Gareth Bale's Real Madrid move should be investigated - Catalan MEP Tremosa
Catalan MEP Ramon Tremosa says he wants a "transparent" view of the €101 million transfer of Gareth Bale to Real Madrid from Tottenham in summer 2013 -- amid questions over whether the deal may have broken European Commission competition rules.
Earlier this week Tremosa, along with fellow MEPs British Daniel Dalton and Belgian Sander Loones, officially wrote to the European Commission asking whether taxpayers' money was used to underwrite the La Liga giant's world-record outlay.
The focus on the deal comes after the Football Leaks website claimed to have secured details of Bale's transfer -- which appeared to show that Madrid secured funding from a number of big Spanish banks. One of these, troubled institution Bankia, has received an €18 billion (£14 bn) bailout from the EU.
UK Conservative Party member Dalton told the Daily Telegraph this week that he had concerns that European taxpayers money had been used to give Madrid an advantage over other clubs in the transfer market.
And asked in an interview by AS, Tremosa said he had not personally instigated the questioning, but was keen for all details of the transfer to be made public.
"I am one of the three MEPs who signed the question -- with a Flemish and British colleague," Tremosa said. "The initiative for the question about Bale was not mine, they invited me to join. It is happening as we want to be transparent. I do not accuse anyone, but after the reports in the Telegraph we want to clear up all the facts."
In 2012 Tremosa, a member of Catalan independence seeking party Convergencia Democratica de Cataluna, came to football fans' attention when he asked the Commission to investigate an on-field stamp on the hand of Barcelona star Lionel Messi by Real Madrid defender Pepe.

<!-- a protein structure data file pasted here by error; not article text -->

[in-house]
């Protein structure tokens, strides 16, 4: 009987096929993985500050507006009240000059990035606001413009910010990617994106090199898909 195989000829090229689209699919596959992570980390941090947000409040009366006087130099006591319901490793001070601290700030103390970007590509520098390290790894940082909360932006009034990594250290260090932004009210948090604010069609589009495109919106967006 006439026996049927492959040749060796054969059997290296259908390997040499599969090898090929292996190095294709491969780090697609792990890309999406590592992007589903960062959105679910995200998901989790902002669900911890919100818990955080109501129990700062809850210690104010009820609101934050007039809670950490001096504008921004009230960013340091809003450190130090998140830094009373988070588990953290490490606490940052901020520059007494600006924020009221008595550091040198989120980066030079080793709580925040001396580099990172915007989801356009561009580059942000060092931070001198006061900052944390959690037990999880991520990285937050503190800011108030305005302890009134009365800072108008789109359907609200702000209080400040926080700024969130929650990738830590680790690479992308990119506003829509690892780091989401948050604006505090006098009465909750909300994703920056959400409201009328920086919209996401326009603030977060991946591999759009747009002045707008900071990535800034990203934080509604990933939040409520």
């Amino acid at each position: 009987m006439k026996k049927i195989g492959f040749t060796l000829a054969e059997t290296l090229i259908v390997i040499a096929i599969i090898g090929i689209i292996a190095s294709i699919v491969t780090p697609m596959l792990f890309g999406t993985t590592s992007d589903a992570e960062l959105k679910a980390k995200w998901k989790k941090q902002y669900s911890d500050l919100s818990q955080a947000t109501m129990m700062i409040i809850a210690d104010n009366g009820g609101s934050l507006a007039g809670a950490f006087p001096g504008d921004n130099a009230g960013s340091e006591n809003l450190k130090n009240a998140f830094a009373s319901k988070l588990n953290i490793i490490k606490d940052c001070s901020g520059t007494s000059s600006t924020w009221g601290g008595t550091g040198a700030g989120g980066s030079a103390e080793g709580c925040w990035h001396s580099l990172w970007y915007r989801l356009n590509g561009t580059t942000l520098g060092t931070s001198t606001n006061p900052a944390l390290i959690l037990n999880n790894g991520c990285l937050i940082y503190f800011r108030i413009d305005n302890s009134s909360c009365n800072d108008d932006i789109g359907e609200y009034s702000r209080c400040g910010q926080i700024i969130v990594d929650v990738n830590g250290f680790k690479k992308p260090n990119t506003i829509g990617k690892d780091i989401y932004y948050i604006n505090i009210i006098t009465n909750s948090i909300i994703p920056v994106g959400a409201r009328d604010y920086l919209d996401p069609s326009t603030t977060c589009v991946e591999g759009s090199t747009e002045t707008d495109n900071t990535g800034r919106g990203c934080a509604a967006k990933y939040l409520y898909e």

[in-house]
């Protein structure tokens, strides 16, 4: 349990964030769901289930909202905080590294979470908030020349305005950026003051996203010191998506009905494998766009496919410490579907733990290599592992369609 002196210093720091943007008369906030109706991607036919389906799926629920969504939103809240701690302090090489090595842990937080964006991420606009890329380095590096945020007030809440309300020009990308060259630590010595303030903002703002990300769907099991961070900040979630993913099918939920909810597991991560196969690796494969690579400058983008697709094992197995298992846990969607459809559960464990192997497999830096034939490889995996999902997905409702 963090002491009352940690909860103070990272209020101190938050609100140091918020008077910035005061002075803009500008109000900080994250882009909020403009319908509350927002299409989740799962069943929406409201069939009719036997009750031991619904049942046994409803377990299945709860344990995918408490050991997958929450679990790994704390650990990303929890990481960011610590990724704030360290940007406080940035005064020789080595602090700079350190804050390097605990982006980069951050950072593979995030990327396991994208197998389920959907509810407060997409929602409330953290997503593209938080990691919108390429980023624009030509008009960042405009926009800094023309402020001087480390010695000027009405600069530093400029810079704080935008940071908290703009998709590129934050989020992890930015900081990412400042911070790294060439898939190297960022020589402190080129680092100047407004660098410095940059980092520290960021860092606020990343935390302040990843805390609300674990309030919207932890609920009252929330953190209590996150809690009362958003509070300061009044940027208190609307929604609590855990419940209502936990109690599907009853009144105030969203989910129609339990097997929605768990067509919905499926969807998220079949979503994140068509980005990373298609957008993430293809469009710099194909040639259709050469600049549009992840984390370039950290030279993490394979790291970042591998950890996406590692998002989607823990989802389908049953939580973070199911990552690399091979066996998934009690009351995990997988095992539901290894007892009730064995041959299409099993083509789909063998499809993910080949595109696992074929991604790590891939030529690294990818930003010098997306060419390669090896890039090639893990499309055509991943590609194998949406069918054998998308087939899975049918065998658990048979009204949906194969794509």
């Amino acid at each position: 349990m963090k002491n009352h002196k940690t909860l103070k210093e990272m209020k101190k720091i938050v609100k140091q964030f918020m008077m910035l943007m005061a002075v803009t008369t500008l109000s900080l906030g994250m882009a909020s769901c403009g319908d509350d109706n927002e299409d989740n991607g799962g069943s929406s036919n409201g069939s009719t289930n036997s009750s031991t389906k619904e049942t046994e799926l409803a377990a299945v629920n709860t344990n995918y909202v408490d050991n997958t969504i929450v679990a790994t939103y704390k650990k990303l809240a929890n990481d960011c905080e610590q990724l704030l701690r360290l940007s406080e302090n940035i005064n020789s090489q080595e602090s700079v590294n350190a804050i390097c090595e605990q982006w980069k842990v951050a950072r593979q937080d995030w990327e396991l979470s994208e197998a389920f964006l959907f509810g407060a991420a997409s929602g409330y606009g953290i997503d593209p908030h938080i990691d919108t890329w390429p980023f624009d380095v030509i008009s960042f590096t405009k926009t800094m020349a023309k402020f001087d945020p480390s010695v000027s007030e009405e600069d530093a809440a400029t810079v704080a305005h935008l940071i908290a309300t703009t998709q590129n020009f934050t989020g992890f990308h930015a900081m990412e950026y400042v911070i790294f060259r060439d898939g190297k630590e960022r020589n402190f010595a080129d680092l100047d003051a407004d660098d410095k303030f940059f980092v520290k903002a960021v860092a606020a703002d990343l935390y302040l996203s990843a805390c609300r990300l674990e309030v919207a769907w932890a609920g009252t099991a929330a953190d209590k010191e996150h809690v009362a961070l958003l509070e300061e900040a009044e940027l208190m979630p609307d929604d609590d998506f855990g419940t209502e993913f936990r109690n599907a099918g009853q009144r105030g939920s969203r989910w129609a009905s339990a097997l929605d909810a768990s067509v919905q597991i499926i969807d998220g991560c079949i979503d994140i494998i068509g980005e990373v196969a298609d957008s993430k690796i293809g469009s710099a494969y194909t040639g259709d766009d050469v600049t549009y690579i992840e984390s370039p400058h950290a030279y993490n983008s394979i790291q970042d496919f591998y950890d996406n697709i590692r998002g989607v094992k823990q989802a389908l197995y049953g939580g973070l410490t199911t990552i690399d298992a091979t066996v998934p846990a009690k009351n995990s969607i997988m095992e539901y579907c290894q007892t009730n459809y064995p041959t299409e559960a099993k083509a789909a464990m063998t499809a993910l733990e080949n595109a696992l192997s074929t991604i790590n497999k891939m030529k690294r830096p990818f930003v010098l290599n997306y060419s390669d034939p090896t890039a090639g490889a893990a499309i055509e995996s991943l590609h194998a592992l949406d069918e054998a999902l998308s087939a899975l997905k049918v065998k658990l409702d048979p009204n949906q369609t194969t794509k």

The Barca fan again denied he is seeking to cause trouble for the Estadio Santiago Bernabeu outfit, maintaining he just wanted to see Madrid's transfer dealings receive the same focus as Barca's.
"The question asks if Madrid received money from banks which have taken public money and used it for transfers," Tremosa said. "I want this case to be investigated with same professional diligence and zeal that [Spanish finance minister Cristobal] Montoro has investigated [Lionel] Messi or Neymar. It does not seem wrong to me that the tax authorities want Barca players to fulfill their obligations -- but it also seems right to clear up where the money came from for Madrid to sign Bale."
AS also spoke to a European Commission spokesperson Ricardo Cardoso, who said his body did not look individually at each business decision that Bankia's management decided to take.
"The Commission supervises the implementation of a restructuring plan for Bankia, but does not supervise each of Bankia's commercial decisions," Cardoso said. "Although we would want their activities to be purely commercial, aimed at maximising returns."